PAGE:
These changes include:
an increase in the maximum prison sentence for causing death by dangerous driving from 14 years to life imprisonment; the creation of a new offence of causing serious injury by careless, or inconsiderate, driving, with a maximum prison sentence of 12 months where prosecuted summarily and two years where prosecuted on indictment; and an exception from the standard definitions of dangerous and careless driving for those driving “for police purposes” who have undertaken prescribed training and the creation of newly defined offences for such drivers.
The standard definition of dangerous driving is not changing. This is where the way the person drives “falls far below what would be expected of a competent and careful driver” and “it would be obvious to a competent and careful driver that driving in that way would be dangerous”. A person is also to be regarded as driving dangerously for these purposes “if it would be obvious to a competent and careful driver that driving the vehicle in its current state would be dangerous.”
The standard definition of careless, or inconsiderate, driving also remains unchanged. This is where a person drives “without due care and attention or without reasonable consideration for other persons.” Driving without due care and attention is more particularly defined as where the way the person drives “falls below what would be expected of a competent and careful driver”. Driving without reasonable consideration for other persons only applies if those persons are inconvenienced by the driving.
Whilst the new offence of causing serious injury by careless, or inconsiderate, driving will apply UK-wide, the definition of “serious injury” for these purposes will be different for Scotland compared to England & Wales. In Scotland, serious injury is to mean “severe physical injury” whilst, in England and Wales, it is to mean “grievous bodily harm for the purposes of the Offences against the Person Act 1861”.
Whilst all circumstances of the individual case need to be taken into account when assessing the standard of driving, the test for dangerous or careless driving has traditionally been approached on an objective basis without any particular regard to who was driving or the purposes of the driving. So, for example, a learner driver, a driver with ten years’ experience and a police driver would be judged against the same objective criteria of “a competent and careful driver”. This is changing for police drivers.
When driving “for police purposes” andthe driver has undertaken certain prescribed training, the test for dangerous driving is to become if “the way the person drives falls far below what would be expected of a competent and careful constable who has undertaken the same prescribed training” and “it would be obvious to such a competent and careful constable that driving in that way would be dangerous”. Likewise, the test for careless driving in these circumstances is to become if “the way the person drives falls below what would be expected of a competent and careful constable who has undertaken the same prescribed training.”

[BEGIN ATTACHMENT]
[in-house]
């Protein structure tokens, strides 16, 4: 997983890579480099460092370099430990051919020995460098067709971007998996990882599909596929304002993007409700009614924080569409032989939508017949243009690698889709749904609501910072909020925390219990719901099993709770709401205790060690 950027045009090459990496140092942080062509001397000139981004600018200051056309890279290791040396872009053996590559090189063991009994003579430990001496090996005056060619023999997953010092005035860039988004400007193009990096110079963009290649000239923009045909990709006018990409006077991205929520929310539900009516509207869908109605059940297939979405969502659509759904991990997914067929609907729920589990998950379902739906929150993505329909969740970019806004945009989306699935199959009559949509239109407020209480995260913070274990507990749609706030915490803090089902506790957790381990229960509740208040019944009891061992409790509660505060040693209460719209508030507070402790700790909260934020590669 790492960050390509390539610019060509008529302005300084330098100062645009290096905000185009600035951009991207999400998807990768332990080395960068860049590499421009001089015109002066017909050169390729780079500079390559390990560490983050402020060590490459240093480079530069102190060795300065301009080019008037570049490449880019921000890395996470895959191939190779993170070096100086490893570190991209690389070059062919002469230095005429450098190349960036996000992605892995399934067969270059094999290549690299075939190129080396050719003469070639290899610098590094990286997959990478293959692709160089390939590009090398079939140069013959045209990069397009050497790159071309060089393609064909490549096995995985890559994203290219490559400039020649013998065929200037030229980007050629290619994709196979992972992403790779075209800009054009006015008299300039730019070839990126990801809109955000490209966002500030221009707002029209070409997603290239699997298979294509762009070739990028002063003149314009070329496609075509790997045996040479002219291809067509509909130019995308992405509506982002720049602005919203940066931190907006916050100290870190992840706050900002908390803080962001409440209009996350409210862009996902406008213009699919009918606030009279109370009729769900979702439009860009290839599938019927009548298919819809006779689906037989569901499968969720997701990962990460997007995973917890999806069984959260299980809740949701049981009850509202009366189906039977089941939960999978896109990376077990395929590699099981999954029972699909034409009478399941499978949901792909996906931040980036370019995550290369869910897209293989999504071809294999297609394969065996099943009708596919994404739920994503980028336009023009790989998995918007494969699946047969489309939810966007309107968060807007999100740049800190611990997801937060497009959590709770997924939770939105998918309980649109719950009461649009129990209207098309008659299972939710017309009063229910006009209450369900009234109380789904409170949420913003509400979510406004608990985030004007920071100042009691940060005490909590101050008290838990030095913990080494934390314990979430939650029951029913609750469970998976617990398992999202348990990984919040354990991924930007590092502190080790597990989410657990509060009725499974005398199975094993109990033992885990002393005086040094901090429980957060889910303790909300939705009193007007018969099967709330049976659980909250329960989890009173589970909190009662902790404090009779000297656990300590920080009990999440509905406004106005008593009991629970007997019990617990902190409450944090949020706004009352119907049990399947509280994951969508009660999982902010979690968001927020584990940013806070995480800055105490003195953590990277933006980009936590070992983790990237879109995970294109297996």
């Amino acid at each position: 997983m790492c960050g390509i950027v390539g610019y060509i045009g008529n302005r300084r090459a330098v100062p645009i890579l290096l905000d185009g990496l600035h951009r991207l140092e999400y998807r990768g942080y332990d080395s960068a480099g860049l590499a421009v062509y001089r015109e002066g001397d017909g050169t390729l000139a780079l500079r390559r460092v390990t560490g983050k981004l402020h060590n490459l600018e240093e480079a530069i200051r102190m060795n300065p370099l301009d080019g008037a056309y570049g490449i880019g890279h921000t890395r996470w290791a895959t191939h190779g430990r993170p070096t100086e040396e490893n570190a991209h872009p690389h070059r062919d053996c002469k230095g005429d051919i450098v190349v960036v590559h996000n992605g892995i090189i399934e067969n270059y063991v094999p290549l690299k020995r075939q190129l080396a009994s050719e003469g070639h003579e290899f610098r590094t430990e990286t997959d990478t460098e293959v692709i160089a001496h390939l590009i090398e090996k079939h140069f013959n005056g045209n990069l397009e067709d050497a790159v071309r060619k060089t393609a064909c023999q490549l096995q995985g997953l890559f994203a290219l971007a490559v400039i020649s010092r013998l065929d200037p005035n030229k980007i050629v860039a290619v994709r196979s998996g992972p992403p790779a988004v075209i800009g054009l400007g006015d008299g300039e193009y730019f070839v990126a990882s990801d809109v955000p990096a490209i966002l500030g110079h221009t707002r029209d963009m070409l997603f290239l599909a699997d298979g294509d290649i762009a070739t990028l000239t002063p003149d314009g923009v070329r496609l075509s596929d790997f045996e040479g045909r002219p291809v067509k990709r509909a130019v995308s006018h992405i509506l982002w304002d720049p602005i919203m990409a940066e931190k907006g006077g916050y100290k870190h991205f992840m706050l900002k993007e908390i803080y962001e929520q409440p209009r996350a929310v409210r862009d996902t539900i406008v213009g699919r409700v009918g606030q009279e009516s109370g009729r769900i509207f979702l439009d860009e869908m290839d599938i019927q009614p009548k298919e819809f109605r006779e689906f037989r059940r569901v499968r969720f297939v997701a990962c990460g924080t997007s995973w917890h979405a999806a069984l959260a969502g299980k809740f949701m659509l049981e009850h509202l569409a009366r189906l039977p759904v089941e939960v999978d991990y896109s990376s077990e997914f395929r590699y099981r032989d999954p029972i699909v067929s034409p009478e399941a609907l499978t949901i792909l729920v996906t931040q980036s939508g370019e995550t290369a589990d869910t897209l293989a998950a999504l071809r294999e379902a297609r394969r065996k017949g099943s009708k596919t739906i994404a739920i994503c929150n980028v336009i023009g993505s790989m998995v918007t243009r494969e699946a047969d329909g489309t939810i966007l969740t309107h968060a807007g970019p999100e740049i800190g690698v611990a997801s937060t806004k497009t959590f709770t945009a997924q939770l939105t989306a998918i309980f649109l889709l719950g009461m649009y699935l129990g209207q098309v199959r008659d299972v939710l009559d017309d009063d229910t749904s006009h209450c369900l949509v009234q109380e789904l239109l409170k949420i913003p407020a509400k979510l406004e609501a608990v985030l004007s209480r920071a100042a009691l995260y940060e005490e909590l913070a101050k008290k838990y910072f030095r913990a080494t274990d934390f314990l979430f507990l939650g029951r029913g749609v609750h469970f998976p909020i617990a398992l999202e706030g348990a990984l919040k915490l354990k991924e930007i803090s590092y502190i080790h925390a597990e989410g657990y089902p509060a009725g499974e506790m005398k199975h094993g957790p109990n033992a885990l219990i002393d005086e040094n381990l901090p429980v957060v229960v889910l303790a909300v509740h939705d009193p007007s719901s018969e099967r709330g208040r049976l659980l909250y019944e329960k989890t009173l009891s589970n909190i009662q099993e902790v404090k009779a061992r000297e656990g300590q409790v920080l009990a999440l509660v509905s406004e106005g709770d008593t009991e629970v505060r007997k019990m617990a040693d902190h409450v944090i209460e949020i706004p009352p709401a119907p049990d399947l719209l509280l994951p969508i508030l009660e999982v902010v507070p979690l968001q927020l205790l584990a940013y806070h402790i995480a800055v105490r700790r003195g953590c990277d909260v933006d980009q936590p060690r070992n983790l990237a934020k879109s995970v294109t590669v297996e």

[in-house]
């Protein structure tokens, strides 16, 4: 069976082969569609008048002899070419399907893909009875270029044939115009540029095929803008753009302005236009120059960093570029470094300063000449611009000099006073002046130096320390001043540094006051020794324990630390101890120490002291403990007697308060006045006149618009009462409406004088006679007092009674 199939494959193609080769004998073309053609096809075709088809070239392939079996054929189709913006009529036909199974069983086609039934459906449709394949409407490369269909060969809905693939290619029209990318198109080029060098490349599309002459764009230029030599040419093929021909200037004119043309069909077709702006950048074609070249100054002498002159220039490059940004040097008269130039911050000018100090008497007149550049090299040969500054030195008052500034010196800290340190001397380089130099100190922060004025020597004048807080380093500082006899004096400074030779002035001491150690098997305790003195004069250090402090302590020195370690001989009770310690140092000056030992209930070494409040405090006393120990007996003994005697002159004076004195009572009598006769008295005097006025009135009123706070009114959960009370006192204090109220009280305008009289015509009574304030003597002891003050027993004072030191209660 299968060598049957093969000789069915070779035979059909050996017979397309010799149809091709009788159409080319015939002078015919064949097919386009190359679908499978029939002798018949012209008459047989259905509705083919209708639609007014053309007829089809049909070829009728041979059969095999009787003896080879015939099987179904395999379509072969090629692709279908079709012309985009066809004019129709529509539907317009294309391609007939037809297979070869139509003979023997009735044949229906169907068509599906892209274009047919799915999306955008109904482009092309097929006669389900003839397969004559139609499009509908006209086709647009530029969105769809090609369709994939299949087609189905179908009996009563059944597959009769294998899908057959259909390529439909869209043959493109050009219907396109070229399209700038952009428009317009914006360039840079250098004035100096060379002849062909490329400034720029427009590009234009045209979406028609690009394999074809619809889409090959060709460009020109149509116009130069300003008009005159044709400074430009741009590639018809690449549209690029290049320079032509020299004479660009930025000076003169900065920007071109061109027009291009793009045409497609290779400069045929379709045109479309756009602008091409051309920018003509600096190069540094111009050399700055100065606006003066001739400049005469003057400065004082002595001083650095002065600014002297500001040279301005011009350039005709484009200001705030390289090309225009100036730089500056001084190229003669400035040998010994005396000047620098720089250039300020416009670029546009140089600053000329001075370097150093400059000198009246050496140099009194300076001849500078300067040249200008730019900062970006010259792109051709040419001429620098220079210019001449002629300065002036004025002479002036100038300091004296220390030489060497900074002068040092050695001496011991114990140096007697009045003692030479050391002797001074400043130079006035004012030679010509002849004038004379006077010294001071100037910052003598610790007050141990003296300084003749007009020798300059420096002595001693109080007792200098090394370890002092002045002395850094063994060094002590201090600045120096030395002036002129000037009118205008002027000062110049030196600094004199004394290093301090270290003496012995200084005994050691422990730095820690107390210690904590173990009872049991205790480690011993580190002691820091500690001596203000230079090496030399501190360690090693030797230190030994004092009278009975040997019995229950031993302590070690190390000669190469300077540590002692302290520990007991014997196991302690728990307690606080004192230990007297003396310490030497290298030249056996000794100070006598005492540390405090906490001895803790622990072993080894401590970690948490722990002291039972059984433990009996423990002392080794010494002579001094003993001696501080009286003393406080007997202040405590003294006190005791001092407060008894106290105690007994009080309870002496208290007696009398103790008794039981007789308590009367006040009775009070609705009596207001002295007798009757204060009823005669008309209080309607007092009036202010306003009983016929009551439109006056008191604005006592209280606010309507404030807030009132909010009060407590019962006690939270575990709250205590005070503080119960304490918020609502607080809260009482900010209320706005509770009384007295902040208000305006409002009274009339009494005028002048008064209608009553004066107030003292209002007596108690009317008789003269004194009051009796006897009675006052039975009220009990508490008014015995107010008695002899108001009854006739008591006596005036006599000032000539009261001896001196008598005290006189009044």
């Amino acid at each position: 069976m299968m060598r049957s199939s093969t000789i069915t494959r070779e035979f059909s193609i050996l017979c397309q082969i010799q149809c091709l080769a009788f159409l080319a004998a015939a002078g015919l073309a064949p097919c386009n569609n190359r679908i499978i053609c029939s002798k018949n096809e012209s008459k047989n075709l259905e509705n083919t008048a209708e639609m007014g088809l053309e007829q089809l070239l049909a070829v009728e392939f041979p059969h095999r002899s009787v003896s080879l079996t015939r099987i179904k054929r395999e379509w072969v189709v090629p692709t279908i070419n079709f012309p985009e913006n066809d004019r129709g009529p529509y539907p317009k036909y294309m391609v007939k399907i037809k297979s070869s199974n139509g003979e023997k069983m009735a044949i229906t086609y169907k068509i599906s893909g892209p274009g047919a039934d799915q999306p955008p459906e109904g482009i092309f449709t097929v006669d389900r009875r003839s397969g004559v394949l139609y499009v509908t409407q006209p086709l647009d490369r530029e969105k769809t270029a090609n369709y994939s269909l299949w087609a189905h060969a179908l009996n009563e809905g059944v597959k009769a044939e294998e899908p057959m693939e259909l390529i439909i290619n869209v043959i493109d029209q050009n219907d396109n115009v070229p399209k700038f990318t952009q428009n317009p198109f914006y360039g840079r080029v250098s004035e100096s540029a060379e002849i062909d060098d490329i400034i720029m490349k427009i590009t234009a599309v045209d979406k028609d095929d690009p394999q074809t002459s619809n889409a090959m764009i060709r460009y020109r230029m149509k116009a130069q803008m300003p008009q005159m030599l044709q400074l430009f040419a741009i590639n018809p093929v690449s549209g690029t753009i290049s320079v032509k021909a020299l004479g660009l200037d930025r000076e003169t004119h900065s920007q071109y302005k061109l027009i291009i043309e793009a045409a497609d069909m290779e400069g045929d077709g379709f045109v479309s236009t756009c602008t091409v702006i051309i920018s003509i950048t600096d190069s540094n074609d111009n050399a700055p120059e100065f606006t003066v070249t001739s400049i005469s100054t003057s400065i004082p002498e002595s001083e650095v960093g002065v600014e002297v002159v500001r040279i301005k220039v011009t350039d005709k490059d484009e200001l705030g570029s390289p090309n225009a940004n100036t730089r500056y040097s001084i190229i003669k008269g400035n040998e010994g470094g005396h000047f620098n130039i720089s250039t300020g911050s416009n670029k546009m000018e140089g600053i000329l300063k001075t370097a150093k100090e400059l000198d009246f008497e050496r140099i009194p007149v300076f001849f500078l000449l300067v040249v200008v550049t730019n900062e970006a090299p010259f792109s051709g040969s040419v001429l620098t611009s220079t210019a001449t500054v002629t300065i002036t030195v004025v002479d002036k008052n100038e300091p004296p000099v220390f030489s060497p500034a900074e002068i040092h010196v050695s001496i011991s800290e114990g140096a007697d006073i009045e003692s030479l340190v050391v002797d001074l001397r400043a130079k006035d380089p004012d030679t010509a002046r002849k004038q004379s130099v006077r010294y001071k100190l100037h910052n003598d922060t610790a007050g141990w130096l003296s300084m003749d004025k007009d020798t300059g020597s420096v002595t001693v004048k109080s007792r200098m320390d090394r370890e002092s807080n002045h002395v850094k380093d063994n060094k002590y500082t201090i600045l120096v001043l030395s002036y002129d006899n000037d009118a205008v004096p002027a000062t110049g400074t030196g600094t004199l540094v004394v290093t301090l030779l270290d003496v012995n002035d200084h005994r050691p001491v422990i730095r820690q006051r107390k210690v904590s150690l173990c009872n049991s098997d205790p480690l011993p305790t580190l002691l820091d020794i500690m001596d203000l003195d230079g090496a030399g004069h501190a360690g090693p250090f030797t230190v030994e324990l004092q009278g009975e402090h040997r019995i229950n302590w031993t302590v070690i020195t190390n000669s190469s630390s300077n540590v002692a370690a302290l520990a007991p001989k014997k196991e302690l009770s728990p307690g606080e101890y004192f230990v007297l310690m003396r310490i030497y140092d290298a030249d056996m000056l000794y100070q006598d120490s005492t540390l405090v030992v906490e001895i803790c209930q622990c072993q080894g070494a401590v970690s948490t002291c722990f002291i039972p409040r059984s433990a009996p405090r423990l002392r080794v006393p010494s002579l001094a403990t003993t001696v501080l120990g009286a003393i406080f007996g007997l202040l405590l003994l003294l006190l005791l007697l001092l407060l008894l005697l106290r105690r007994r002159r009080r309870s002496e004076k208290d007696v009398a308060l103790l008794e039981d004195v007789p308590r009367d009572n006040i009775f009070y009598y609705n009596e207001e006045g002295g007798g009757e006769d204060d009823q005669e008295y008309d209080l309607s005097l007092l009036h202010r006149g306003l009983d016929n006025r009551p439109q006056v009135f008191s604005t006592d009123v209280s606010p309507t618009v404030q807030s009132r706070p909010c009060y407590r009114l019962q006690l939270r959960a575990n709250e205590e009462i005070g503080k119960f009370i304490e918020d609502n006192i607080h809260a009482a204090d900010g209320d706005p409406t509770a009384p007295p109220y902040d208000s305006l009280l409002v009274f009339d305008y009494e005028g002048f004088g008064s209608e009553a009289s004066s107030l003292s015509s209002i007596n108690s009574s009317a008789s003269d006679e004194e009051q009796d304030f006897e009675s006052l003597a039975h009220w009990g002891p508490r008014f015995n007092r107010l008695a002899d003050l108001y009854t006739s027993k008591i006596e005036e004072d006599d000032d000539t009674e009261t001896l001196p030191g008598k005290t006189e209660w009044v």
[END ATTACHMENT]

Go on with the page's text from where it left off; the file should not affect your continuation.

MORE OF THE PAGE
The UK Government has explained the standard is not changing for emergency service drivers other than the police because only police drivers are involved in pursuing suspected offenders. The Government has also made clear that this change will not give police “a licence to drive dangerously”, emphasising that pursuits must be proportionate and only be undertaken after consideration of relevant risk factors.
These changes are being brought about by the Police, Crime, Sentencing and Courts Bill currently progressing at Westminster. This will be considered by the House of Lords in the second half of this month and could complete its legislative passage this year and be brought into force next year.
It is also noteworthy that the Scottish Sentencing Council has recently implemented a general guideline on the Scottish sentencing process and is currently drafting a specific guideline for sentencing in relevant cases of causing death by driving. The Sentencing Council for England and Wales implemented sentencing guidelines in this area in August 2008 and will update those to take account of any changes enacted.
Zoe McDonnell, Partner and Danielle Varela, Solicitor, BLM